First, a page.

I don’t think that such a claim can be made across the board, though I’ve seen evidence to support the thought that some continued to hold bitterness toward those who had proven themselves as Southern Unionists. Even so, for the most part, in my neck o’ the woods of Virginia, I think the evidence (even that which I’ve found) supports a shift in post-reconstruction times. In some ways, I think that any worries that anyone held regarding Southern Unionists began to dissipate… but, granted… not with everyone. In my opinion, the post-war railroad boom in the Valley had a significant impact on the move forward, from the “old days”.
I’ve got a little more legwork to do on this as it relates to post-war reaction to the old Southern Unionists in the Shenandoah Valley, but, Dan Sutherland mentioned the situation with Southern Unionists in Culpeper County, in his book, Seasons of War (1995):
None of Culpeper’s unionists suffered dire consequences for their wartime words and actions, although old Confederates sometimes viewed them with suspicion, even with contempt. Mary L. Payne, who had long since passed on, never escaped her reputation as a Union sympathizer. As a result, her hotel business suffered after the war. Her case was not helped when a daughter married a Union officer, the same major who had flirted with her during the war, in 1868. Isaac C. Webster, a farmer and mechanic, had been an outspoken opponent of the rebellion, at one time announcing “he wished an earthquake would come and swallow up the Confederacy.” Many people have never forgotten that statement, and Webster and his wife have endured community hostility ever since. “They were do down on us,” he remarked several years after the war, “that many of our former acquaintances will not notice or speak to us because we were guilty of loving the Union.” Feelings even died hard within families. When James Shaw asked his brother Archibald to testify on his behalf before the Southern Claims Commission, Archibald replied to his brother’s lawyer, “I told him James was as near to me as any of my brothers, but that I could not testify to his loyalty. he was in favor of secession.”
More often, with the Confederacy gone up the spout, people have let bygones be bygones. As early as the mid-1870s, when former unionists sought reimbursement through the Southern Claims Commission for property damaged or impressed by the Union army, some former Confederates testified on behalf of neighbors who they knew favored the Union cause. Anne Smoot, formerly Anne Crittenden, told the Commission that Ann C. Brandt had remained loyal to the United States, even though her son Logan had served and died for the Confederate cause. Similarly, Joseph B. Gorrell, who died in 1906, vouched for Mary L. Payne, and George Williams supported the claim of John C. Green. Some of these people even had to stretch the truth or be careful to express their views in ways that would not injure their neighbor’s case. They tried to dodge questions rather than lie. For example, Williams, who happened to be a cousin of Green’s wife, replied, when asked by the Commission to comment on green’s political affiliations, “Well, I can hardly say that I can. he was at one time considered a whig, and at another time considered a democrat, and sometimes a little of one and then of the other.” Williams spoke truer than he knew of many people in Culpeper.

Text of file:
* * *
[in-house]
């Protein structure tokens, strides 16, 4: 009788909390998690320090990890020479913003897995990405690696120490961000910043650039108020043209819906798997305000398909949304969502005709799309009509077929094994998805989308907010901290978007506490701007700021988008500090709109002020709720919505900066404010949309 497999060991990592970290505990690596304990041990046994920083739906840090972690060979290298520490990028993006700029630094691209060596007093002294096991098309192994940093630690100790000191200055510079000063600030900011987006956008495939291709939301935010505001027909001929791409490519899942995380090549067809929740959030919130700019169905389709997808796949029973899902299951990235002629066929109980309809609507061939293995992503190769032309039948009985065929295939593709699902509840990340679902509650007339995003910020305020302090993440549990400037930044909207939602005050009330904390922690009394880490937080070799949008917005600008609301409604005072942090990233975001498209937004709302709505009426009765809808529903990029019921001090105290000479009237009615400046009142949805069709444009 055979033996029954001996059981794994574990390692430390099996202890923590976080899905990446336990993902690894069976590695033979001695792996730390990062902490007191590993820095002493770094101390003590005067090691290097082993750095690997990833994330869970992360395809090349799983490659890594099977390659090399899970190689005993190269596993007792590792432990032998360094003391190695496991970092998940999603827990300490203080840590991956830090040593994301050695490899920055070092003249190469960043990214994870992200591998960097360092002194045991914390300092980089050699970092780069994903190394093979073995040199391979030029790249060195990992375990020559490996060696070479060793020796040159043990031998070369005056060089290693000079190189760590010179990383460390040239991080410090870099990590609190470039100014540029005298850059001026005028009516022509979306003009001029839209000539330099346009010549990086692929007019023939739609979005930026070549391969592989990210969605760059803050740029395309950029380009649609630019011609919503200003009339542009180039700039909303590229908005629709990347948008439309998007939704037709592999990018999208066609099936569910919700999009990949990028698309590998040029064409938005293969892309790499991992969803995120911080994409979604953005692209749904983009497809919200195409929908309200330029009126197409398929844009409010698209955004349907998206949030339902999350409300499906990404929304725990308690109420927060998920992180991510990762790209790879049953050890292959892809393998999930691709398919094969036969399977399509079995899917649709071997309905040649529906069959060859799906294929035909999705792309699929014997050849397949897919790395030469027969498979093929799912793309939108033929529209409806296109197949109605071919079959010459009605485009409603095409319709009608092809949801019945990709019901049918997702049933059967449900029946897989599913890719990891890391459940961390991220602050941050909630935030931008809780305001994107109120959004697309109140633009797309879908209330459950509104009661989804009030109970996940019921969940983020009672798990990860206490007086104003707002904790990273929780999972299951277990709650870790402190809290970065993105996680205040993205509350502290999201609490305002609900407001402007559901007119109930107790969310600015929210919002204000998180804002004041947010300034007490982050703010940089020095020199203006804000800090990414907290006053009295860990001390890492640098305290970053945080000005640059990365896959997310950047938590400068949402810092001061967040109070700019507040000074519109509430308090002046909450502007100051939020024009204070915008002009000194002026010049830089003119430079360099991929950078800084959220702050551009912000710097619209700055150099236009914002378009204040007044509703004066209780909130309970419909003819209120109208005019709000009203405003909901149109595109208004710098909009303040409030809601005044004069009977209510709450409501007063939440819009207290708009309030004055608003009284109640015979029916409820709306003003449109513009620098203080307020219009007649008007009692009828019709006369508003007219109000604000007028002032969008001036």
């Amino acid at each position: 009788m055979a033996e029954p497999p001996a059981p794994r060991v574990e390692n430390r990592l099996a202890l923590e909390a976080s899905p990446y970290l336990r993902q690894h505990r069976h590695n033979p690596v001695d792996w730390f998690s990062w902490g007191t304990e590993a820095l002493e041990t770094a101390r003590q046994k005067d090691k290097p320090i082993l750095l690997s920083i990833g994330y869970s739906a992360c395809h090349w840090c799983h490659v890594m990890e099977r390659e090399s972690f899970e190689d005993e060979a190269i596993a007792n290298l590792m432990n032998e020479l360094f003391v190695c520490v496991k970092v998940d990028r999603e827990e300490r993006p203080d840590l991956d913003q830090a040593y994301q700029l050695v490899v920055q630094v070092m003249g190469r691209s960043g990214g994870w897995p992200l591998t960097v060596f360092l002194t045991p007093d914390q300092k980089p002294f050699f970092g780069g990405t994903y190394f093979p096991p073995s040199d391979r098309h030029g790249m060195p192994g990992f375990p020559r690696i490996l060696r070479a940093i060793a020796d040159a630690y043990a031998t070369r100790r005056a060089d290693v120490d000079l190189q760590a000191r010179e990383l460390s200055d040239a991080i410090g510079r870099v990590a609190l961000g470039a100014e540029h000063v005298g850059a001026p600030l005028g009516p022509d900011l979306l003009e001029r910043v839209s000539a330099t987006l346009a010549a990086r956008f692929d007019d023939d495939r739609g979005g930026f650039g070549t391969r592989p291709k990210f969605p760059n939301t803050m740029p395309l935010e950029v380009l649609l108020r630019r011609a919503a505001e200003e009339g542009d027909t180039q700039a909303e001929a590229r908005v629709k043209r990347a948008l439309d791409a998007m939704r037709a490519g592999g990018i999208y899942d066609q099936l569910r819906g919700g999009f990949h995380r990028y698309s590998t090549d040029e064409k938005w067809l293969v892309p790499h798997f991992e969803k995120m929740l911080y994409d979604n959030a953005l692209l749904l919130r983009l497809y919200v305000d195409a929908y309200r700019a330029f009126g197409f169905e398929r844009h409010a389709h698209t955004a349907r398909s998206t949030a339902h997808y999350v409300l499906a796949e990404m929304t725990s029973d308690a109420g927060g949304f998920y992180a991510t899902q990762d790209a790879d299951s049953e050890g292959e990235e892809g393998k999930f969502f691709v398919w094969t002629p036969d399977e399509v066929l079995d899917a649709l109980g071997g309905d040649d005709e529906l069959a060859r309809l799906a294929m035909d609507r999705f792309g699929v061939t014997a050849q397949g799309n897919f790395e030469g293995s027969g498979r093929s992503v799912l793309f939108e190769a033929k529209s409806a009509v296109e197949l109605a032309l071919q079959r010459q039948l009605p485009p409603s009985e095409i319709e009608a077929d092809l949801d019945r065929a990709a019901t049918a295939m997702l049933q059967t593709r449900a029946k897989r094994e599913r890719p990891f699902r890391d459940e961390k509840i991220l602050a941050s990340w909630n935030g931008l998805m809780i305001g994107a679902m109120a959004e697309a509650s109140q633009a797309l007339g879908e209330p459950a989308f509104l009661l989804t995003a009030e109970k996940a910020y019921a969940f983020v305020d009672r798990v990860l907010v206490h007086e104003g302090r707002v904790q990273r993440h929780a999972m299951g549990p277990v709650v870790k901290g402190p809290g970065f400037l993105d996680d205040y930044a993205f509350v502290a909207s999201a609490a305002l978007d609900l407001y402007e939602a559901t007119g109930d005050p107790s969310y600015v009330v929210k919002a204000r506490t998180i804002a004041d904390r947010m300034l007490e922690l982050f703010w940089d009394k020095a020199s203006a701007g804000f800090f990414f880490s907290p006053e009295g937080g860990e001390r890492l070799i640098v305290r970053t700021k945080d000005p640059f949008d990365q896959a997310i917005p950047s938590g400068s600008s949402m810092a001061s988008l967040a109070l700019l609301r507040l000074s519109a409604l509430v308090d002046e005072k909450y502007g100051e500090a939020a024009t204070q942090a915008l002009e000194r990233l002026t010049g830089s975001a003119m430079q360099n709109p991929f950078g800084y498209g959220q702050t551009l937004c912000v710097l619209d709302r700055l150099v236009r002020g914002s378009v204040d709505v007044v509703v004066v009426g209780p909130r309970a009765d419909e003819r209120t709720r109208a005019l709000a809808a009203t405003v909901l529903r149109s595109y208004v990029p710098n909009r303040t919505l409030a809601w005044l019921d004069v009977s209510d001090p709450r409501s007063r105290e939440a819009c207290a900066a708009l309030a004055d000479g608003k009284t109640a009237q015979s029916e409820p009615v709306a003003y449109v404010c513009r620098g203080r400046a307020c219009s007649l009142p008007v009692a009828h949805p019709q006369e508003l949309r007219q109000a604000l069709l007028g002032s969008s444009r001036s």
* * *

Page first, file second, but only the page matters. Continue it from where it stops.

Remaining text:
In my work with Southern Unionism in the Valley… starting with my own home county… I’ve seen the same thing… where men who had even gone to the extreme, and donned Union blue, returned home and made good lives for themselves. Likely, it started in some very stressed settings (though seldom is that period documented), immediately after the war, to the end of Federal occupation; but over time, for most, hostilities were were set aside, as people and communities moved forward to forge a new future.
I know that all seems contradictory to the images that some wish to portray, today, of how things were, but there you have it… at least as seen from a couple areas in Virginia with which I’m familiar.
Speaking of Dr. Sutherland, he will be present at Sesqui related events in the Culpeper area this weekend. Of course, the focus isn’t on Southern Unionism in Culpeper, but, rather… geared toward the 150th of the Battle of Cedar Mountain (the actual anniversary being August 9). If you attend, let me know how the event went.
Source for quote: Seasons of War: The Ordeal of a Confederate Community, 1861-1865, pages 381 – 382.